News Column

USA - US-bound air passengers cannot fly with flat phones or laptops

July 7, 2014

FRANCE 24



The US Transportation Security Administration (TSA) will not allow cellphones or other electronic devices on US-bound planes at some overseas airports if the devices are not charged up.

As part of the increased scrutiny at certain airports, security officers may ask travellers to turn on their electronic devices at checkpoints and if they do not have power, the devices will not be allowed on planes, the TSA said.

A US source  said laptop computers are among the devices security screeners may require passengers to turn on.

US officials are concerned that a cellphone, tablet, laptop or other electronic device could be used as a bomb.

The officials singled out smartphones including iPhones made by Apple Inc and Galaxy phones made by Samsung Electronics Co Ltd for extra security checks on US-bound direct flights from Europe, the Middle East and Africa. The TSA also called for closer checks on travellers' shoes.

The new measures, announced on Sunday, are part of the TSA's effort to boost security amid concerns that Yemen-based al Qaeda in the Arabian Peninsula and the Islamist Nusra Front, al Qaeda's affiliate in Syria, are plotting to blow up an airliner, US officials said.

US and other intelligence services say AQAP is passing on sophisticated bombmaking expertise to militants fighting in Syria for use against Western targets – most prominently, passenger aircraft.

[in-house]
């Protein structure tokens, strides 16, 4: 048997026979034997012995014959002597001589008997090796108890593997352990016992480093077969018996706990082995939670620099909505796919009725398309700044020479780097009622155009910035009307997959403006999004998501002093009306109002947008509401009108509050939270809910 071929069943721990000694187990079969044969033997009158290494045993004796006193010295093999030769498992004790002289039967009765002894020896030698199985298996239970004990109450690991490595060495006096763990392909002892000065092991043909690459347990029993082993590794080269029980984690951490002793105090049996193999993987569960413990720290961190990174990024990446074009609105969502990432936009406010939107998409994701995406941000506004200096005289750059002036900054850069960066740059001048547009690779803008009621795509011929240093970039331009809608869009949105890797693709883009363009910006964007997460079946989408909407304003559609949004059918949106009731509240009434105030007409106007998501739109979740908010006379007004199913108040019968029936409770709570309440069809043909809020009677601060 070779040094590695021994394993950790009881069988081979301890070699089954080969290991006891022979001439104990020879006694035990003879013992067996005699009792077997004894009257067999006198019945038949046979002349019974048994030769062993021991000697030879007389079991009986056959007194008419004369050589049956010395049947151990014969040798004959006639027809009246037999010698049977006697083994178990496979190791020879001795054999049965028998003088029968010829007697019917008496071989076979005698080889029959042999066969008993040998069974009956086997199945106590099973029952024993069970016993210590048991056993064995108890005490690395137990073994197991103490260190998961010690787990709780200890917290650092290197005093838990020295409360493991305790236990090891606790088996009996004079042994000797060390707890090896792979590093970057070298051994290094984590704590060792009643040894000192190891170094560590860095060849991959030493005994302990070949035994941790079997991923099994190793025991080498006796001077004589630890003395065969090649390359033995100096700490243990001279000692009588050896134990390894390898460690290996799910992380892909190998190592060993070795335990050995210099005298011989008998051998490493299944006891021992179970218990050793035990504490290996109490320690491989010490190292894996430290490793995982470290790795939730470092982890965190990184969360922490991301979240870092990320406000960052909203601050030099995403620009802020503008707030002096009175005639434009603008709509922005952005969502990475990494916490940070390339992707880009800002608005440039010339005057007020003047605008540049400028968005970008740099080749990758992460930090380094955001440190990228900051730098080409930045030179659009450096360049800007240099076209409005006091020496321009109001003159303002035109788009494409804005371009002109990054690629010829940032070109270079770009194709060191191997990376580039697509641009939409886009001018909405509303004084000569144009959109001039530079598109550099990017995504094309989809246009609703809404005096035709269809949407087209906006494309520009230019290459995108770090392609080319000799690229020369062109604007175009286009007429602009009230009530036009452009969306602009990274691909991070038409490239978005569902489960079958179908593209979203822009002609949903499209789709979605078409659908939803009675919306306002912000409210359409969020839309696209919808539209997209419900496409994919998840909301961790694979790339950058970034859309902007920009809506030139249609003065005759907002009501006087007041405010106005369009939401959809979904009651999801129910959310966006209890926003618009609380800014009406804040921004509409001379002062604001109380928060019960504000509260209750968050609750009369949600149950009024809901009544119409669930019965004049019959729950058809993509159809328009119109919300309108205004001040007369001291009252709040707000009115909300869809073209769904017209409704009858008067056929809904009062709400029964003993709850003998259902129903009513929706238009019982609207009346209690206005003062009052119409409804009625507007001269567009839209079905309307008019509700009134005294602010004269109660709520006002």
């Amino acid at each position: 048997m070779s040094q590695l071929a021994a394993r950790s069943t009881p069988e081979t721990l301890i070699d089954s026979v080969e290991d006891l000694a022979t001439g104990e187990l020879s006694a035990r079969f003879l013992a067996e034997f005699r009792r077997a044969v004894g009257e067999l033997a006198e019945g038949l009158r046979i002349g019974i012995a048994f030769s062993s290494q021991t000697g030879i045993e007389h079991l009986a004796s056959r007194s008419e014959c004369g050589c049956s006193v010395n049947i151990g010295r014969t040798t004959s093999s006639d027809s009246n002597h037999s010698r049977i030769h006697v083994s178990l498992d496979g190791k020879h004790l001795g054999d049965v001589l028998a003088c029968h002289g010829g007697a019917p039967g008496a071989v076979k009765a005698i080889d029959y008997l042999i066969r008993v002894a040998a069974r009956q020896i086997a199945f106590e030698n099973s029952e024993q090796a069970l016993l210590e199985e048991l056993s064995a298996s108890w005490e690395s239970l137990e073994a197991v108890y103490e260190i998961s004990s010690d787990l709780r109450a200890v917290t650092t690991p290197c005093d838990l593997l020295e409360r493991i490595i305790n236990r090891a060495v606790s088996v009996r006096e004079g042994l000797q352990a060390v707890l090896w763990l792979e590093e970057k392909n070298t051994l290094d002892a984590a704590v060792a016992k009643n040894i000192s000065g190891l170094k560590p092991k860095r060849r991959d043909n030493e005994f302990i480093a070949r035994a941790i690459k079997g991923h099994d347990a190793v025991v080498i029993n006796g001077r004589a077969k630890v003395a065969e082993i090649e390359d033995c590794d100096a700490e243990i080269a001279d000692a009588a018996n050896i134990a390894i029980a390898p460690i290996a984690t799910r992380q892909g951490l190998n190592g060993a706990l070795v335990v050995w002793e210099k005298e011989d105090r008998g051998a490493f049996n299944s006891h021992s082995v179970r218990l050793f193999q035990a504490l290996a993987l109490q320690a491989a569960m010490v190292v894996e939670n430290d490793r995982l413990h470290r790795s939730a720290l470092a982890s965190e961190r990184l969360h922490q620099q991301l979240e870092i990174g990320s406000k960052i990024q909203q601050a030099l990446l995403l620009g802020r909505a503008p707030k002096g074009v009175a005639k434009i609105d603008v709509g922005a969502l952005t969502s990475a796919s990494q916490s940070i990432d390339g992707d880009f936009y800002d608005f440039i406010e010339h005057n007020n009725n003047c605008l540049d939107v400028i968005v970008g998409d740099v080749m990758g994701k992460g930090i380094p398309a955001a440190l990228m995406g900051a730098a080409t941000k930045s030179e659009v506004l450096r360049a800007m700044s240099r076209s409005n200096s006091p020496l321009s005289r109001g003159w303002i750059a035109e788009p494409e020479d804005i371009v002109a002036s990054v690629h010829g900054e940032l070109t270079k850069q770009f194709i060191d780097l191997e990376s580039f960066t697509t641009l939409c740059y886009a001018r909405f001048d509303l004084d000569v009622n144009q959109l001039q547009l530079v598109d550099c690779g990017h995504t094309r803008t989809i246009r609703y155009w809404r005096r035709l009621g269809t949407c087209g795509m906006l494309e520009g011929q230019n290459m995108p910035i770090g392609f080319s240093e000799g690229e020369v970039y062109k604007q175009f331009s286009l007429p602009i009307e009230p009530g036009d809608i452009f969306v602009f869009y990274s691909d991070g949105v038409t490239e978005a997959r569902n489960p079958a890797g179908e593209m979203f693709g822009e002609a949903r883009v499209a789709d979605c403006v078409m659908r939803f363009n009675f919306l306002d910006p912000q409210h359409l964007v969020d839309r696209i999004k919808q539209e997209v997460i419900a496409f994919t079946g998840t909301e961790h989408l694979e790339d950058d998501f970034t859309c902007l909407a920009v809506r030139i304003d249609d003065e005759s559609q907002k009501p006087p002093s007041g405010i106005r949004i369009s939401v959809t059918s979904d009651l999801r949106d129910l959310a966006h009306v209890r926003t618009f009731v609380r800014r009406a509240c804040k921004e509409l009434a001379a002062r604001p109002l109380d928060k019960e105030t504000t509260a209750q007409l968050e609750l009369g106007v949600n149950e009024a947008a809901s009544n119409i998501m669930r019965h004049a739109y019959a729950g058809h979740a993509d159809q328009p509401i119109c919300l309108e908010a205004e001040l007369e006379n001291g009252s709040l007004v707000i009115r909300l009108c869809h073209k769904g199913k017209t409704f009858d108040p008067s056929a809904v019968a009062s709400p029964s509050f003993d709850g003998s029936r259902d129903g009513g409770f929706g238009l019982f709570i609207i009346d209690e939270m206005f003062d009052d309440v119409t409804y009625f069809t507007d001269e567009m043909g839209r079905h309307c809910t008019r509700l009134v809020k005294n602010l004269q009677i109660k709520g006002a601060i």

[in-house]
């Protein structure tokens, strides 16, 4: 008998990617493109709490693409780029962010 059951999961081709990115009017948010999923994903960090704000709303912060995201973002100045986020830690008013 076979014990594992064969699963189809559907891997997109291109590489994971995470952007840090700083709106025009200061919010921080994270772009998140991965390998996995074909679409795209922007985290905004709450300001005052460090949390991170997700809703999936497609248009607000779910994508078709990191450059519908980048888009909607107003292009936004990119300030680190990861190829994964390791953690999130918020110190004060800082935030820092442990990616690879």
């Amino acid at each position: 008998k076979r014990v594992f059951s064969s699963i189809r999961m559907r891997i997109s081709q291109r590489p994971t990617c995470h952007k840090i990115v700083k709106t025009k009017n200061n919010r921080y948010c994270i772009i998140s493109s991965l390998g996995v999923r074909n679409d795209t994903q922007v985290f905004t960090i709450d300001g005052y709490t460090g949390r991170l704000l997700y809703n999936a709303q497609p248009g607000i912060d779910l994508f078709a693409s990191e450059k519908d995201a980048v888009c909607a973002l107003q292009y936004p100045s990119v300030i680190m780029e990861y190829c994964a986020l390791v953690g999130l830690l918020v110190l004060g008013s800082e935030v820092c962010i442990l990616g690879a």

AQAP "is always the group we think about when we talk about undetectable bombs", a US intelligence official told AFP on Friday.

French and British authorities have urged passengers to allow extra time to get past the additional measures.

The French move, due to come into force on Monday and Tuesday, follows similar action already implemented by Britain. The procedures  affect Europe's two busiest airports, Heathrow in London and Charles de Gaulle in Paris.

Passengers in Britain have long faced tight security measures at airports following high-profile threats, including a failed attempt by British "shoe bomber" Richard Reid to blow up a US-bound flight in 2001.

(FRANCE 24 with AFP and REUTERS)





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Source: FRANCE 24


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